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What Is a Bone Density Test

A bone mineral density (BMD) test is the best way to determine your bone health. The test can identify osteoporosis, determine your risk for fractures (broken bones), and measure your response to osteoporosis treatment. The most widely recognized BMD test is called a dual-energy x-ray absorptiometry, or DXA test. It is painless—a bit like having an x ray. The test can measure bone density at your hip and spine.

A DXA test measures your bone mineral density and compares it to that of an established norm or standard to give you a score. Although no bone density test is 100-percent accurate, the DXA test is the single most important predictor of whether a person will have a fracture in the future.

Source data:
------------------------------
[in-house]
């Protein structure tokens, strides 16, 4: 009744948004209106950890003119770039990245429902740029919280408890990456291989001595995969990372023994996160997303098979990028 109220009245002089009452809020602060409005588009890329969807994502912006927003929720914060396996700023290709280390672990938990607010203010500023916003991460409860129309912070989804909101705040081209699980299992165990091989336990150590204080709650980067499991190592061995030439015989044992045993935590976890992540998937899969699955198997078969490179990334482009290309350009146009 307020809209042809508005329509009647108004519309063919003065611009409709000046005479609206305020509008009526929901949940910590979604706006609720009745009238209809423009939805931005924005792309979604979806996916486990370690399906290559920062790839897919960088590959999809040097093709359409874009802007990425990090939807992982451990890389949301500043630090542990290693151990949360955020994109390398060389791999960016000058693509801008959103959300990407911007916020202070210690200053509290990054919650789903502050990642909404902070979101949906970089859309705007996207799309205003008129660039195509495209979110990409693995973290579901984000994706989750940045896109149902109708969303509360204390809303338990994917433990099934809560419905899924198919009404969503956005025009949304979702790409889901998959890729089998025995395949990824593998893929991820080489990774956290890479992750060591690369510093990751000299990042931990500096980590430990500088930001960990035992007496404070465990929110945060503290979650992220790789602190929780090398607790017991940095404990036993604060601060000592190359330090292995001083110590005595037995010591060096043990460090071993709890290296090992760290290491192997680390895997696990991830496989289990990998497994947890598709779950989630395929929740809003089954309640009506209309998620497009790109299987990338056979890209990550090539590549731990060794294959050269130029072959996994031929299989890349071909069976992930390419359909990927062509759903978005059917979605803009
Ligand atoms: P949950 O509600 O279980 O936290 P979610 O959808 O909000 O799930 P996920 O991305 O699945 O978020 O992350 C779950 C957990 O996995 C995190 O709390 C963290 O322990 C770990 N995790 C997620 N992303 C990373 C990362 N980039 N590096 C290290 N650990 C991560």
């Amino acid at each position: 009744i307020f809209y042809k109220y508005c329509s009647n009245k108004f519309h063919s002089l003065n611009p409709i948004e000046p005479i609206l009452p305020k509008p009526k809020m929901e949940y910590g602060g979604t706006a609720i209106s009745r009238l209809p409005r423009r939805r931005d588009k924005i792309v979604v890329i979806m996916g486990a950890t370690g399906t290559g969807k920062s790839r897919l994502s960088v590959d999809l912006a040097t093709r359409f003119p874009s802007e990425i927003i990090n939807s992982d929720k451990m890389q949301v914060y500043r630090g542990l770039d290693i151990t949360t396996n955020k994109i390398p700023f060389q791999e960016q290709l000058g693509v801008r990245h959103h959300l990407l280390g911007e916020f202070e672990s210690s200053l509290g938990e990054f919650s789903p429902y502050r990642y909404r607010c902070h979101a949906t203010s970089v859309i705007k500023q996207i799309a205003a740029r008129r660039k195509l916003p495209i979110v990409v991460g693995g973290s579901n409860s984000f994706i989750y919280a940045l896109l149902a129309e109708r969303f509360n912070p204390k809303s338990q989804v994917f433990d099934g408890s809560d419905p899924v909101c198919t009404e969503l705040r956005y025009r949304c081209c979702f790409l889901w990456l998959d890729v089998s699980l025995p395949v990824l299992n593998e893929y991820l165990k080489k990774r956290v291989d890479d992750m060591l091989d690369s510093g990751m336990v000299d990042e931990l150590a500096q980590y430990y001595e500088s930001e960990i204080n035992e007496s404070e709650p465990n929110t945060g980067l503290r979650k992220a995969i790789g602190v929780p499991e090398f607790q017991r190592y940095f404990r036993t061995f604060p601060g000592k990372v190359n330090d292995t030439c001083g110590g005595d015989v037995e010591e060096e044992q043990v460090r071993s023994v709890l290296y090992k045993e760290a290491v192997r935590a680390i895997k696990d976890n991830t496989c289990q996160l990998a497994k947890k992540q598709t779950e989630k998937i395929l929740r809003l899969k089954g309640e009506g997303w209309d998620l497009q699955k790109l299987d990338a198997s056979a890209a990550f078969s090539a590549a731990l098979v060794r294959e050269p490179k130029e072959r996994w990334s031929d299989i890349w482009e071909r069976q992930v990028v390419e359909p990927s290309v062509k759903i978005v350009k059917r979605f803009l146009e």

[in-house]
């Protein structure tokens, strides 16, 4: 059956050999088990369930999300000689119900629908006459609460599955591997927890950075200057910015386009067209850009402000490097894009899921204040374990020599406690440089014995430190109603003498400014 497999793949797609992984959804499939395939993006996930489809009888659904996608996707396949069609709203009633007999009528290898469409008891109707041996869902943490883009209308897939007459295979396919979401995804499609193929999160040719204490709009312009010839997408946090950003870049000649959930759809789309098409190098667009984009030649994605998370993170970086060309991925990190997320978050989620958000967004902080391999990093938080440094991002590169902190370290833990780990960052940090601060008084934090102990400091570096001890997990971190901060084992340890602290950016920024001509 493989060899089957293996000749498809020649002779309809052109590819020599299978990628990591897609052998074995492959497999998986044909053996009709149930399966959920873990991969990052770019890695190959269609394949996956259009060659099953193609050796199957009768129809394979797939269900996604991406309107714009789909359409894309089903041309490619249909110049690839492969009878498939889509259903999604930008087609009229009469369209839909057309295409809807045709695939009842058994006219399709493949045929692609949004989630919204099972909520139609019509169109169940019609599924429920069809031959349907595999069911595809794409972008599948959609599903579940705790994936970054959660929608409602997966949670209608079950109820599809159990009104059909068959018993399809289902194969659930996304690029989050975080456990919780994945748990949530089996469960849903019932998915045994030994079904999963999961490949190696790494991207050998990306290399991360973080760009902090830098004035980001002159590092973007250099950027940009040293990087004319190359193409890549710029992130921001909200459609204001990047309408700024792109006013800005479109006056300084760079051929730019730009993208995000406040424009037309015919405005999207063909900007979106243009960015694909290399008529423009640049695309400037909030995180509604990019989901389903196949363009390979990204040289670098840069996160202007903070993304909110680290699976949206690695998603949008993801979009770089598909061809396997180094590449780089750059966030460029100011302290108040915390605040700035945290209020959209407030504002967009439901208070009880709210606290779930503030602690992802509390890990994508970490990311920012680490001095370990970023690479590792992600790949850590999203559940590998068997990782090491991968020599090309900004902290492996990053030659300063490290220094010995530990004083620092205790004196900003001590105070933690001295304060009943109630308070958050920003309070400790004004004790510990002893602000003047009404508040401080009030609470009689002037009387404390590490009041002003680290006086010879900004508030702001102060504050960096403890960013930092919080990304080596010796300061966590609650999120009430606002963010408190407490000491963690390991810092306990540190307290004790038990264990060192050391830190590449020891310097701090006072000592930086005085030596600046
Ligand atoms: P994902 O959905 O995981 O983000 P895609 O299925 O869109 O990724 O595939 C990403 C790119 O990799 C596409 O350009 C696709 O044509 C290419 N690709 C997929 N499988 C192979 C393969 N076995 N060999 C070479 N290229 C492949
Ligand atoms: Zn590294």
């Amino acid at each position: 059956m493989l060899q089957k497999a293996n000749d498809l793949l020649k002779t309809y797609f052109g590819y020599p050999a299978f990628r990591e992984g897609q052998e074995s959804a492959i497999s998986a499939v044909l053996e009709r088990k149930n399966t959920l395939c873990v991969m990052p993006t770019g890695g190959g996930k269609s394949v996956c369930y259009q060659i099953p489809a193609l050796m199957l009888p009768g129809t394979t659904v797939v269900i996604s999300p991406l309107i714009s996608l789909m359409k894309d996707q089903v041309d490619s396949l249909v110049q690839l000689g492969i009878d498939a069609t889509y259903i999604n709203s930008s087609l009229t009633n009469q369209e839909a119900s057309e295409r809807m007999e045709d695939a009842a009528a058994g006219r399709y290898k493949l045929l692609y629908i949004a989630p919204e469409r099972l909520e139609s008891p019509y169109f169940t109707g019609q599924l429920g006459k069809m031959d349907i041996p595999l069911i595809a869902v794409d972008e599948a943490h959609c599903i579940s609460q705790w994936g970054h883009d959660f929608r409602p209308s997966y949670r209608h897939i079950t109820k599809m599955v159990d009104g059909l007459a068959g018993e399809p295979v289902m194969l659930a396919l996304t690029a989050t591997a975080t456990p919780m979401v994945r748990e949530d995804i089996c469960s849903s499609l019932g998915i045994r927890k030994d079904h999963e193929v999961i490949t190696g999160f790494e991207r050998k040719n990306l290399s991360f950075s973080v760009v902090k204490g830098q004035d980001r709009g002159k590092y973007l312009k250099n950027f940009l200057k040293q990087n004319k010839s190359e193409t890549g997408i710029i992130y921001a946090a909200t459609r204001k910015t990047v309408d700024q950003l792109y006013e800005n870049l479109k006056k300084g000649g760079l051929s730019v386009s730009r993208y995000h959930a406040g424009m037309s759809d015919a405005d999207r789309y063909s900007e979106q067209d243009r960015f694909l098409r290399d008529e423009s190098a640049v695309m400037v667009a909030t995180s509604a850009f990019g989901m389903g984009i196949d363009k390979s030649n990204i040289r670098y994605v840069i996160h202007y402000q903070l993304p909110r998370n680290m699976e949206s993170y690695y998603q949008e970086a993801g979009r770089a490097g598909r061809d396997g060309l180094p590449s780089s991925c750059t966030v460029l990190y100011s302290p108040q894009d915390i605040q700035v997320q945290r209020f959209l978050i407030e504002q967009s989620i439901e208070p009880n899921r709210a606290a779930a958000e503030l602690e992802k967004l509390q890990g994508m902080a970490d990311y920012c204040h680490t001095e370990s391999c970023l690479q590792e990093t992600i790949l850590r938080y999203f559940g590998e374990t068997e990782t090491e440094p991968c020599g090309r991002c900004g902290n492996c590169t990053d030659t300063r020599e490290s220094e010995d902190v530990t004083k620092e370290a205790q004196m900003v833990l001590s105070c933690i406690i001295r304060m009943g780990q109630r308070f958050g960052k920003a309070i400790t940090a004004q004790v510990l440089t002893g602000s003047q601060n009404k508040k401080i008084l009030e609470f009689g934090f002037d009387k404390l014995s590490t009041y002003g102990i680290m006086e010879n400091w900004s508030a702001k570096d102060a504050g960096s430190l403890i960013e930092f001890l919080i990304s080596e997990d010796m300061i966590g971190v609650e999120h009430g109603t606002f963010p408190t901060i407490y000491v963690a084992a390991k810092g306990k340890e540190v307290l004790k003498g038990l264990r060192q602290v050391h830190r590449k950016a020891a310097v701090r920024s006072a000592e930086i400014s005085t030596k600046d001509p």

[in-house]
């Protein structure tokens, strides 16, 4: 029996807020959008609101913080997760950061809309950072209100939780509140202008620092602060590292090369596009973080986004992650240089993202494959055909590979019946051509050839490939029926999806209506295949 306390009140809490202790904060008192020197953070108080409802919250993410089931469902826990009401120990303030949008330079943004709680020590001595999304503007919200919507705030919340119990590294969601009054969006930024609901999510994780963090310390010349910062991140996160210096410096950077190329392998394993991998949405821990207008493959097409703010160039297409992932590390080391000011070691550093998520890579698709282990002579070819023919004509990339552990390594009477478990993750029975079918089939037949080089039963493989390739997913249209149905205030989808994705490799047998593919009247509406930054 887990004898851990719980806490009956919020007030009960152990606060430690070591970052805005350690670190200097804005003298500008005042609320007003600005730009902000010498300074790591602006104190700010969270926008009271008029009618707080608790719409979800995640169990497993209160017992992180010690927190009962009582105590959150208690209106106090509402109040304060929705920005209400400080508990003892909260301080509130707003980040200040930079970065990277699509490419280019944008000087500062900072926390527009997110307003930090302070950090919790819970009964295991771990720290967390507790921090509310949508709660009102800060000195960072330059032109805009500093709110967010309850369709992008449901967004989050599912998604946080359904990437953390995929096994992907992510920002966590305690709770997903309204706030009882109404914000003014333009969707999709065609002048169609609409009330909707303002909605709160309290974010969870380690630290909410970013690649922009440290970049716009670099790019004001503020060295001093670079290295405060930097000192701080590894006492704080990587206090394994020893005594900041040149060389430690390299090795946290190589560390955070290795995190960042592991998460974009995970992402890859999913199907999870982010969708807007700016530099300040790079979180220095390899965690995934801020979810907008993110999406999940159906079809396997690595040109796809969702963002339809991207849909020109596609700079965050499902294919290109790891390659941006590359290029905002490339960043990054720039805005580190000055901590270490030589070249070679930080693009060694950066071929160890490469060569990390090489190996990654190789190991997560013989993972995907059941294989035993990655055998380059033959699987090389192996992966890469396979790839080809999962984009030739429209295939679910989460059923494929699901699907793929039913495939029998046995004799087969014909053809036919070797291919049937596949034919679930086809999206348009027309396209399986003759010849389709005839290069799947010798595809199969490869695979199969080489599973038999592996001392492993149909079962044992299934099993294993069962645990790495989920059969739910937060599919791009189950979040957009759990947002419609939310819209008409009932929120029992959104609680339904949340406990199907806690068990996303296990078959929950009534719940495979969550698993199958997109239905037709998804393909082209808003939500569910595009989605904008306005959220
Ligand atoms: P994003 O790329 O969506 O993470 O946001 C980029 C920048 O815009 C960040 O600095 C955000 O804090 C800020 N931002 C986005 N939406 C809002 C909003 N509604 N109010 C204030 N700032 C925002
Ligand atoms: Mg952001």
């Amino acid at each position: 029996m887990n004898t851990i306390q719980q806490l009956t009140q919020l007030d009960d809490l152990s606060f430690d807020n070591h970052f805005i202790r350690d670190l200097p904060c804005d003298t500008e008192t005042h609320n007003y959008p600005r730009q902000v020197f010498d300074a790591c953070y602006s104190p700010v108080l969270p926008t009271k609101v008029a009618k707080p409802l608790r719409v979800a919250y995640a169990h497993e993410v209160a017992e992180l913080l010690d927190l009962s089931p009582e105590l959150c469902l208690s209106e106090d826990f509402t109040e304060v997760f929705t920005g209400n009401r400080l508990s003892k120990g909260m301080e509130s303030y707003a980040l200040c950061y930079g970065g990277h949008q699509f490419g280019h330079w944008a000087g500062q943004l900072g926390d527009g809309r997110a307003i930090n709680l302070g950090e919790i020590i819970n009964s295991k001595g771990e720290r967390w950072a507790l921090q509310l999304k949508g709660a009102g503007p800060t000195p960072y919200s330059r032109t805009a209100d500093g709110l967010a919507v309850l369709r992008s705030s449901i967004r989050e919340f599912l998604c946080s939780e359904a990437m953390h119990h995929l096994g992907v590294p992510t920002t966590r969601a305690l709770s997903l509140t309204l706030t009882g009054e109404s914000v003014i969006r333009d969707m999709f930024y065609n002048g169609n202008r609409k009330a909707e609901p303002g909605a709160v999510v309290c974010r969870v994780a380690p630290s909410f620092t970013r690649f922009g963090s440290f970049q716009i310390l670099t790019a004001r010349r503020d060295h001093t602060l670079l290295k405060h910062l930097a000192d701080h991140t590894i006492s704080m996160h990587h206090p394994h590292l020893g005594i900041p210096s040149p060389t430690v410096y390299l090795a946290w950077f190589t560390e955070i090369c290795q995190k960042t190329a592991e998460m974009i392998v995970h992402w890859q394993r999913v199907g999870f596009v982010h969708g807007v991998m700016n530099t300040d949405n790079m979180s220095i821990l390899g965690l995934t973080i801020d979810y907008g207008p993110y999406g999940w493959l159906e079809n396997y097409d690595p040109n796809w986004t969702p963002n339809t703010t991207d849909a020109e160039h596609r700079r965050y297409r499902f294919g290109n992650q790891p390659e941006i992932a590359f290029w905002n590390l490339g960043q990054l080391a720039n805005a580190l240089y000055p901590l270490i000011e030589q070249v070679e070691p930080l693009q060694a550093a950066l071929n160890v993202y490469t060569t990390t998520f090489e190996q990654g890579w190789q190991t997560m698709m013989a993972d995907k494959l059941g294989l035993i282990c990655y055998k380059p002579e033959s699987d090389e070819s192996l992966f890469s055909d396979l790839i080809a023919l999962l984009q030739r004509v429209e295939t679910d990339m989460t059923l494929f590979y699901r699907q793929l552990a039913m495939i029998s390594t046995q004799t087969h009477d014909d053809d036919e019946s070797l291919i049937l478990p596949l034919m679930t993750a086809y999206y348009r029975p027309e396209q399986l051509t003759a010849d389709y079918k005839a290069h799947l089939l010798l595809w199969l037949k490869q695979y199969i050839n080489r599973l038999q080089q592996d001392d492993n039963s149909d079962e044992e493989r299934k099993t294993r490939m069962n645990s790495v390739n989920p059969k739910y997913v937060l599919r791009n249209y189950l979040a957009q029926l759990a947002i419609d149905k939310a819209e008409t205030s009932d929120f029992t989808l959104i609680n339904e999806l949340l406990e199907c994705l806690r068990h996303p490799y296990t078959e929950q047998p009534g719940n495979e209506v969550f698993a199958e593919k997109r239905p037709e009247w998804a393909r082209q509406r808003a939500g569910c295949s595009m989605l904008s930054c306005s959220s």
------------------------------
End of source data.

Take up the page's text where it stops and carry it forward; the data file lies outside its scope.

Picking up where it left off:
Most commonly, your DXA test results are compared to the ideal or peak bone mineral density of a healthy 30-year-old adult, and you are given a T-score. A score of 0 means your BMD is equal to the norm for a healthy young adult. Differences between your BMD and that of the healthy young adult norm are measured in units called standard deviations (SDs). The more standard deviations below 0, indicated as negative numbers, the lower your BMD and the higher your risk of fracture.

A T-score between +1 and –1 is considered normal or healthy. A T-score between –1 and –2.5 indicates that you have low bone mass, although not low enough to be diagnosed with osteoporosis. A T-score of –2.5 or lower indicates that you have osteoporosis. The greater the negative number, the more severe the osteoporosis.

Sometimes your bone mineral density is compared to that of a typical individual whose age is matched to yours. This comparison gives you a Z-score. Because a low BMD level is common among older adults, comparisons with the BMD of a typical individual whose age is matched to yours can be misleading. Therefore, the diagnosis of osteoporosis or low bone mass is based on your T-score. However, a Z-score can be useful for determining whether an underlying disease or condition is causing bone loss.